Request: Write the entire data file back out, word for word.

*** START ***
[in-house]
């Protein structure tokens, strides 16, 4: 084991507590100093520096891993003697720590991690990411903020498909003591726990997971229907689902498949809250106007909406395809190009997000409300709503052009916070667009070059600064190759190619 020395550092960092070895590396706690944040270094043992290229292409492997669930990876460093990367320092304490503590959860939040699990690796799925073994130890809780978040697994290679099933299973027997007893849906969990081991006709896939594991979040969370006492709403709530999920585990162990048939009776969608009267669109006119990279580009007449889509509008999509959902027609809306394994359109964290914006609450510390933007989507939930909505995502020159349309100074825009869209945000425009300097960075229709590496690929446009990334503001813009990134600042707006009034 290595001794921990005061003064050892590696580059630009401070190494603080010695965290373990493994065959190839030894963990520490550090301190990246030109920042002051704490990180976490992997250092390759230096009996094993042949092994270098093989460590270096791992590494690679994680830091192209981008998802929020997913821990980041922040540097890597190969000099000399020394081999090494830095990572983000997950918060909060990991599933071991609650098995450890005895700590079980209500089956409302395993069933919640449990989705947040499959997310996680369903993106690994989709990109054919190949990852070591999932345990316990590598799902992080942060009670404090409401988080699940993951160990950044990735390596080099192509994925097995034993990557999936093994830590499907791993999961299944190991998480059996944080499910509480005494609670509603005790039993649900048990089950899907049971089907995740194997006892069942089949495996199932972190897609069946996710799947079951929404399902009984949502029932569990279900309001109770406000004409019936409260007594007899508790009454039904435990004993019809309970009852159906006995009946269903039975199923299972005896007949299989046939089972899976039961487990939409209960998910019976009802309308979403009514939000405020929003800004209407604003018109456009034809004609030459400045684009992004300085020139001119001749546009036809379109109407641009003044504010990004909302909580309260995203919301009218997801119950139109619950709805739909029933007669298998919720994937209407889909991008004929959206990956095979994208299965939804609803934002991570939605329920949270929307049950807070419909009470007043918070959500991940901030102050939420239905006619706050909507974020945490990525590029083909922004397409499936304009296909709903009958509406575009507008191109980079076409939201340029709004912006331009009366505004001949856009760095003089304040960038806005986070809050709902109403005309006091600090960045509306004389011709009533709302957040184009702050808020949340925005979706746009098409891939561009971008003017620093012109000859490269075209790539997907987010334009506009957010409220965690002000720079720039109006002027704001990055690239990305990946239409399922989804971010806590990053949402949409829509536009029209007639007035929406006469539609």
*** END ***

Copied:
[in-house]
């Protein structure tokens, strides 16, 4: 084991507590100093520096891993003697720590991690990411903020498909003591726990997971229907689902498949809250106007909406395809190009997000409300709503052009916070667009070059600064190759190619 020395550092960092070895590396706690944040270094043992290229292409492997669930990876460093990367320092304490503590959860939040699990690796799925073994130890809780978040697994290679099933299973027997007893849906969990081991006709896939594991979040969370006492709403709530999920585990162990048939009776969608009267669109006119990279580009007449889509509008999509959902027609809306394994359109964290914006609450510390933007989507939930909505995502020159349309100074825009869209945000425009300097960075229709590496690929446009990334503001813009990134600042707006009034 290595001794921990005061003064050892590696580059630009401070190494603080010695965290373990493994065959190839030894963990520490550090301190990246030109920042002051704490990180976490992997250092390759230096009996094993042949092994270098093989460590270096791992590494690679994680830091192209981008998802929020997913821990980041922040540097890597190969000099000399020394081999090494830095990572983000997950918060909060990991599933071991609650098995450890005895700590079980209500089956409302395993069933919640449990989705947040499959997310996680369903993106690994989709990109054919190949990852070591999932345990316990590598799902992080942060009670404090409401988080699940993951160990950044990735390596080099192509994925097995034993990557999936093994830590499907791993999961299944190991998480059996944080499910509480005494609670509603005790039993649900048990089950899907049971089907995740194997006892069942089949495996199932972190897609069946996710799947079951929404399902009984949502029932569990279900309001109770406000004409019936409260007594007899508790009454039904435990004993019809309970009852159906006995009946269903039975199923299972005896007949299989046939089972899976039961487990939409209960998910019976009802309308979403009514939000405020929003800004209407604003018109456009034809004609030459400045684009992004300085020139001119001749546009036809379109109407641009003044504010990004909302909580309260995203919301009218997801119950139109619950709805739909029933007669298998919720994937209407889909991008004929959206990956095979994208299965939804609803934002991570939605329920949270929307049950807070419909009470007043918070959500991940901030102050939420239905006619706050909507974020945490990525590029083909922004397409499936304009296909709903009958509406575009507008191109980079076409939201340029709004912006331009009366505004001949856009760095003089304040960038806005986070809050709902109403005309006091600090960045509306004389011709009533709302957040184009702050808020949340925005979706746009098409891939561009971008003017620093012109000859490269075209790539997907987010334009506009957010409220965690002000720079720039109006002027704001990055690239990305990946239409399922989804971010806590990053949402949409829509536009029209007639007035929406006469539609």